Wednesday, July 11, 2012

As a child you probably heard Pirate tales from far off places like Land's End, Penzance and St. Ives, but little did you know that the same coastal towns that hosted many pirate raids and hidden treasures, were also home to many fabulous, traditional English recipes.

Cornwall, the peninsula that extends below Wales, is the western most region of England and the birthplace of Cornish game hens, Cornish pasties and Cornish clotted cream. Cream teas in Cornwall are indeed a religious experience. Imagine if you will a cool, crisp coastal view. Being wrapped in your favorite cozy sweater, a hot pot of English tea, warm scones, fresh strawberry jam and homemade clotted cream, all ready for you to indulge in as you watch the local fishermen reel in the daily catches.

While we may not be able to recreate the coastal setting that Cornwall offers, we have attempted to recreate the recipes that make England's westernmost point a dining destination for visitors the world over.

Cornish Pasties

The traditional Cornish Pasty was created for the tin miners in the region who were in need of a filling, easy to hold lunch that they could keep with them as they worked underground all day long. Hence the thick crust that would hold in the hearty ingredients while keeping contaminants out.

We found this traditional Cornish Pasty recipe from our friends at

Shortrust Recipe

8oz plain flour
4oz cold butter
3 teaspoons of water

  • Rub the butter into the flour by hand or in a food processor until it resembles fine breadcrumbs
  • Add a few teaspoons of water
  • Mix gently then squash the mixture together to make a ball. If it's still very crumbly and dry, add another couple of teaspoons of water. Add the water in very small quantities as your pastry will go sticky if you go too far. You can always extra flour if it does get sticky.
  • Roll it out (or squash it down with your hands) to the required thickness and use in whichever way you see fit, such as in Cornish pasties.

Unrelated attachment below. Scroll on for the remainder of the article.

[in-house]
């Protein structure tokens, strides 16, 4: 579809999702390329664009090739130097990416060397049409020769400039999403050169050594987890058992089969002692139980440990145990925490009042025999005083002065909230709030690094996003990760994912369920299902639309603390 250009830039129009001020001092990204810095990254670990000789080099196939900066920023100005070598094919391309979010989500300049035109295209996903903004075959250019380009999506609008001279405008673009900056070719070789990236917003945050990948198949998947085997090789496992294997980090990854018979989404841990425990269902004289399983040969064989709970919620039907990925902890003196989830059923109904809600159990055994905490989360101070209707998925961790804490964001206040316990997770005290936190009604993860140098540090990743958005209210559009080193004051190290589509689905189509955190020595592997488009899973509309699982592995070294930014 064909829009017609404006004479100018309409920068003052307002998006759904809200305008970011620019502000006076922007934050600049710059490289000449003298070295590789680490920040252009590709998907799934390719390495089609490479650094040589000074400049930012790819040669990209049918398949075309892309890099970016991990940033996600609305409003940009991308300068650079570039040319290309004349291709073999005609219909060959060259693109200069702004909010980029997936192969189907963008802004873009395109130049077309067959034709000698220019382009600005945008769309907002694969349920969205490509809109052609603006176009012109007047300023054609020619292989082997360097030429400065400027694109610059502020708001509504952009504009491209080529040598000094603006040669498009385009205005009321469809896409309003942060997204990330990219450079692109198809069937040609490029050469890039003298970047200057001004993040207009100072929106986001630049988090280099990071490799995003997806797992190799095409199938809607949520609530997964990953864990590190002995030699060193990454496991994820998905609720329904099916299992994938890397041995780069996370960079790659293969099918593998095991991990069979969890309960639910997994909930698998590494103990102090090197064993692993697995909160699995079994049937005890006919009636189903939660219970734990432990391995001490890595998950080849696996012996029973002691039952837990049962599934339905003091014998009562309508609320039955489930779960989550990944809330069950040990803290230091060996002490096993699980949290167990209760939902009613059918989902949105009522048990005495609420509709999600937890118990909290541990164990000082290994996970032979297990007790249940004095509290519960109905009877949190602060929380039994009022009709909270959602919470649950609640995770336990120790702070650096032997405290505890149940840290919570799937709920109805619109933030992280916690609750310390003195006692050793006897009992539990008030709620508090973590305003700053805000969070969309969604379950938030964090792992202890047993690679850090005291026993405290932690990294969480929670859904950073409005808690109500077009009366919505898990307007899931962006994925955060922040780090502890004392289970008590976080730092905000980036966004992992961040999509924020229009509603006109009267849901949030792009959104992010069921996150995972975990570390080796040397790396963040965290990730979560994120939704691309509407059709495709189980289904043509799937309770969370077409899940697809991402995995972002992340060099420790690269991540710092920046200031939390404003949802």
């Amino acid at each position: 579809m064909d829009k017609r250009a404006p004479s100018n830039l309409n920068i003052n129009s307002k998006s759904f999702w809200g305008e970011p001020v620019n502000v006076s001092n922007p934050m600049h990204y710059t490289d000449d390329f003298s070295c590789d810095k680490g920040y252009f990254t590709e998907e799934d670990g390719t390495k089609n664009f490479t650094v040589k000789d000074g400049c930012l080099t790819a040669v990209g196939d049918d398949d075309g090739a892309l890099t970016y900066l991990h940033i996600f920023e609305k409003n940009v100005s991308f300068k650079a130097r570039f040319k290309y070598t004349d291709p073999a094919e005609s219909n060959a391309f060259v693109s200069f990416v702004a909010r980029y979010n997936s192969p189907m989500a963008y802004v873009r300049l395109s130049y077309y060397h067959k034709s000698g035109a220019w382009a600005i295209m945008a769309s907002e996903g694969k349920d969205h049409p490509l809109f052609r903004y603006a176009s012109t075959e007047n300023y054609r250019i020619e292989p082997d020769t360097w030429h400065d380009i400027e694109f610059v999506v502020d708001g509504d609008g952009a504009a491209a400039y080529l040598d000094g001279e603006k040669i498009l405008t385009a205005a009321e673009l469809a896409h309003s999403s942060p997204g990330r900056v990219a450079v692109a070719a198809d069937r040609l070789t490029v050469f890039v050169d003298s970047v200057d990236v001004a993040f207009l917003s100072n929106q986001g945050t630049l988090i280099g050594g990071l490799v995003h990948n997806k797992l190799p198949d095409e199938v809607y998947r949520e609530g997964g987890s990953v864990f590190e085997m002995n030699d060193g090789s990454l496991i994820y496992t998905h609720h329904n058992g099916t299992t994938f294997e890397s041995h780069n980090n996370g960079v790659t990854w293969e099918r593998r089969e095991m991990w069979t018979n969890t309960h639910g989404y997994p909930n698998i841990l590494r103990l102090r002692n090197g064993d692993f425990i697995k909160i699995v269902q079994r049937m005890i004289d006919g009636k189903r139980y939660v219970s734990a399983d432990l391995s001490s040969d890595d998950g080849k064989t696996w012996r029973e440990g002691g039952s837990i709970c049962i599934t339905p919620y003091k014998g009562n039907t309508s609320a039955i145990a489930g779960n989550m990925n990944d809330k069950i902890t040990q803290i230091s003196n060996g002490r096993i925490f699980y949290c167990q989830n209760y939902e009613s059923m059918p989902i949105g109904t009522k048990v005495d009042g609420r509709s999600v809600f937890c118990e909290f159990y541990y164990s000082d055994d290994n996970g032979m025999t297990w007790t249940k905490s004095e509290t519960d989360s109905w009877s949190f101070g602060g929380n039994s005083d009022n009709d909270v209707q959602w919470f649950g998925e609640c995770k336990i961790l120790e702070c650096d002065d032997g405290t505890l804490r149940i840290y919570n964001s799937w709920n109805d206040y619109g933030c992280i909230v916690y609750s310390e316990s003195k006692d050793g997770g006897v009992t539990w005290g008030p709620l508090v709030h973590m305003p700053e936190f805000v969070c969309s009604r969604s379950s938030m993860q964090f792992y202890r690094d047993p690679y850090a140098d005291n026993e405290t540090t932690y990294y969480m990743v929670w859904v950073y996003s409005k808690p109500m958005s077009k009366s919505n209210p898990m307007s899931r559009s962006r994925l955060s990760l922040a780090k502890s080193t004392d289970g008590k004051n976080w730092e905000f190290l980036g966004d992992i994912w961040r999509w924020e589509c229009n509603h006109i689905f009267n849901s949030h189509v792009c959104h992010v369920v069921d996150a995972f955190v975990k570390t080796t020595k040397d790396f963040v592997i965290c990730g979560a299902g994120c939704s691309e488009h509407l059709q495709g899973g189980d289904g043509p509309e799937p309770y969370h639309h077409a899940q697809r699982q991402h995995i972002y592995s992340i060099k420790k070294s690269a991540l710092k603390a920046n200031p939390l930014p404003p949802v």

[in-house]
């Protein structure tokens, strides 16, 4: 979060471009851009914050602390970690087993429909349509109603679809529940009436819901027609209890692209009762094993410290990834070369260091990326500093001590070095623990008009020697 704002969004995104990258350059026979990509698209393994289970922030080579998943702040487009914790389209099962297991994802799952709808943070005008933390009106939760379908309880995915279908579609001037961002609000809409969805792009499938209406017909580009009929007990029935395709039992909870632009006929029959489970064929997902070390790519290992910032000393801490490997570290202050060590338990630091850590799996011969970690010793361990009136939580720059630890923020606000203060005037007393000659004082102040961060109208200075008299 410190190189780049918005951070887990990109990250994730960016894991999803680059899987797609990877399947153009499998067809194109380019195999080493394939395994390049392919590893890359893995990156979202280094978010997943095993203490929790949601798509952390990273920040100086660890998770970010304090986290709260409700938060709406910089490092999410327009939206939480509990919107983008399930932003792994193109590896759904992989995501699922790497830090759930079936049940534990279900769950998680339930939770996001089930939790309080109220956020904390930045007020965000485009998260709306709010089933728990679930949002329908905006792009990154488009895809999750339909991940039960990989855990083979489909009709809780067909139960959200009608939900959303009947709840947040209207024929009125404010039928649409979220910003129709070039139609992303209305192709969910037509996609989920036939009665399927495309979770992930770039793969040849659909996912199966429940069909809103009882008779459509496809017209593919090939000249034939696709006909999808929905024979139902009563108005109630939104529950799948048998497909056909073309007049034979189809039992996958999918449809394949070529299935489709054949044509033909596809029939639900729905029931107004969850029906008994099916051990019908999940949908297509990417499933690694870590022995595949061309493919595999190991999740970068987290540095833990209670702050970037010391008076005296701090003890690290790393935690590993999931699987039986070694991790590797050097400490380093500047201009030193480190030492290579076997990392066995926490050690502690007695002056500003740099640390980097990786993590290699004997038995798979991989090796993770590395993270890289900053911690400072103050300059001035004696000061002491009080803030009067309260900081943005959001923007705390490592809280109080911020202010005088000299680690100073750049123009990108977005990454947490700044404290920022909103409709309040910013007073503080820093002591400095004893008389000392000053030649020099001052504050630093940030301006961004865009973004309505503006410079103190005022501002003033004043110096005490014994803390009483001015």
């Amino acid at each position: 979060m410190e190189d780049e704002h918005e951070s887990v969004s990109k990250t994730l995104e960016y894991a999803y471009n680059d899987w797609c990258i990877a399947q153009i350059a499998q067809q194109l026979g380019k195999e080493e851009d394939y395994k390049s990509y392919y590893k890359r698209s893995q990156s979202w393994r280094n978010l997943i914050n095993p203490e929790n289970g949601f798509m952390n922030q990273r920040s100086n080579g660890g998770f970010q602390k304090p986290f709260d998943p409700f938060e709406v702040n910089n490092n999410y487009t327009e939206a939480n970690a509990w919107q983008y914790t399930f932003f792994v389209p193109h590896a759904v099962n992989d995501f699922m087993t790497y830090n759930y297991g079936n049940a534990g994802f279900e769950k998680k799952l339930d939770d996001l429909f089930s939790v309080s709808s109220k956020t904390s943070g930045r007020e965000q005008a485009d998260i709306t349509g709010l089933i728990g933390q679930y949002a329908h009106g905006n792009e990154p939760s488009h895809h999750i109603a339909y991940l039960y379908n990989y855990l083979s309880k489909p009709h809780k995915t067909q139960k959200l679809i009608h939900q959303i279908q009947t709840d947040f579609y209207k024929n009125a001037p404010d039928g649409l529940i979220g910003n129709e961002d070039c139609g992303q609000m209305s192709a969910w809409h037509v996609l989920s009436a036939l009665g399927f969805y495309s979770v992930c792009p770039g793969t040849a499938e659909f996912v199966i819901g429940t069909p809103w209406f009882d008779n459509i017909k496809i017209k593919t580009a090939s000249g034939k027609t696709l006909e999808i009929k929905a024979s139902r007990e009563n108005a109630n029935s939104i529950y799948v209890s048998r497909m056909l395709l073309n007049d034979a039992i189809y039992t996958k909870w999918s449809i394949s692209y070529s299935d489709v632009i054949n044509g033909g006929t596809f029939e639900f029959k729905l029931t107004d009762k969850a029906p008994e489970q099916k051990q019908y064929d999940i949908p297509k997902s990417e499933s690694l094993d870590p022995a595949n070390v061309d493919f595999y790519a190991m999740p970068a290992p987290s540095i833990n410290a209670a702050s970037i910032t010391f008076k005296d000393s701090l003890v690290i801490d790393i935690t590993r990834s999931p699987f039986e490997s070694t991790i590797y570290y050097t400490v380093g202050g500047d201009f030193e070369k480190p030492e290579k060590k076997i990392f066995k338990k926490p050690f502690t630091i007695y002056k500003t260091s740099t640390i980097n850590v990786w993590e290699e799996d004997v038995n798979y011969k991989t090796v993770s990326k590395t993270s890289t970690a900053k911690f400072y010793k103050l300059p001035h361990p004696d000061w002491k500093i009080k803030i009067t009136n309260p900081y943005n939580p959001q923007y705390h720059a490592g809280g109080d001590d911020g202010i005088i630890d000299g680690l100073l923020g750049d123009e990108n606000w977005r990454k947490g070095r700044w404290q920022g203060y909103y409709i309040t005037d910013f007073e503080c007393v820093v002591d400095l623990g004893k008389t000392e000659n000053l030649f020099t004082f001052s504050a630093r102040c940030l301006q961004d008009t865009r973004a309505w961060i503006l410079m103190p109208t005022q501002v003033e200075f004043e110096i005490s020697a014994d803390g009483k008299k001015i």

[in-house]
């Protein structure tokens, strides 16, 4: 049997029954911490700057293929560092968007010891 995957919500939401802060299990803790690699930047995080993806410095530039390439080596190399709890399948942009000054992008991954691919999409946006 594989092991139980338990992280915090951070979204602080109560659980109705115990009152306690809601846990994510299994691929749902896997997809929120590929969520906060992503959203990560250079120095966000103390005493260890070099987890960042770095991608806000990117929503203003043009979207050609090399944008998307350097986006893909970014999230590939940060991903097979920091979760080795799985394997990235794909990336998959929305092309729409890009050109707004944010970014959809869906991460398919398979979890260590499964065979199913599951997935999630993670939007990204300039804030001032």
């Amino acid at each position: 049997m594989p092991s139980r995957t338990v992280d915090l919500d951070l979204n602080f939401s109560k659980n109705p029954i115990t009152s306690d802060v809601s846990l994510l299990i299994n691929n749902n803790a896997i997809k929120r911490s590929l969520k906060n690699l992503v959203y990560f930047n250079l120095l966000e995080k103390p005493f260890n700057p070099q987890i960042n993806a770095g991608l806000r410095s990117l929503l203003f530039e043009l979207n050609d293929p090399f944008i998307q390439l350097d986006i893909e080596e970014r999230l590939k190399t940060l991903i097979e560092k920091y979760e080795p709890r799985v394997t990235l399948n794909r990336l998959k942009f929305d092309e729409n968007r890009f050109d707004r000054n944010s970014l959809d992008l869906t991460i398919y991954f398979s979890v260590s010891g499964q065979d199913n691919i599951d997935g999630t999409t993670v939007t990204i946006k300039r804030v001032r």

• Ingredients

    Really you can fill a Cornish Pasty with whatever fillings you desire but a traditional pasty includes the following ingredients:
    • beef
    • potato
    • onion
    • turnips
    Yumology likes to cook all of these ingredients together in the following way before stuffing them into our prepared Shortcrust:

    1/2 lb of cubed skirt beef
    1/2 tsp garlic
    1 large yellow onion diced
    3 medium sized red potatoes cubed
    1 medium turnip, skinned and diced
    1 cup of red wine
    1/2 cup of water
    1/2 cup flour
    salt, pepper, thyme
    1 tbsp olive oil
    1 large egg

    • Add the olive oil to a large pan and allow to heat.
    • Roll the beef in the flour until each piece is coated thoroughly.
    • Add the beef to the oil and allow it to sear on all sides.
    • Add the onion, turnips and potatoes.
    • Cook all of these ingredients together until the onions are translucent and the potatoes soften slightly.
    • Add the red wine, water and a healthy pinch of salt, pepper and small pinch of thyme.
    • Allow the pot to simmer on low for 2-3 hours until the beef is fully cooked and the potatoes are soft.
    • Use a fork to remove portions of the mixture and place a fork load or two into the center of a rolled shortcrust circle.
    • Shortcrust circles should be rolled out to be approx. 6" in diameter.
    • Fold over the dough and crimp the edges with a fork.
    • Beat the egg and brush a layer of egg wash over the top of the pasty.
    • Cut a slit in the top of the crust and insert the pasty into a pre-heated oven. Cook at 425 for 10 minutes, then lower the heat and cook at 355 for 20 minutes or until the pasty is golden brown on top and bottom.

    Cornish Clotted Cream

    Making your own Cornish Clotted Cream is much easier than you may think. You want to create a consistency that is somewhere between whip cream and butter, and to do so you'll need to find a minimally pasteurized heavy cream. We found the following recipe from our friends at

    4 cups of minimally pasteurized heavy cream

  • Pour the cream into an oven-safe pot or casserole dish. Something that has a lid.
  • Cover the pot and put the cream in the oven at 200 F.
  • Let the pot sit in the oven for at least 8 hours.
  • When you check on the progress of the cream there should be a thick yellowish layer above the cream, that layer is your clotted cream.
  • Let the pot of cream cool at room temperature, then put it in the refrigerator for another 8 hours.
  • After 8 hours remove the pot from the refrigerator and skim the clotted cream off.
  • You can discard or save any remaining cream underneath for future recipes.
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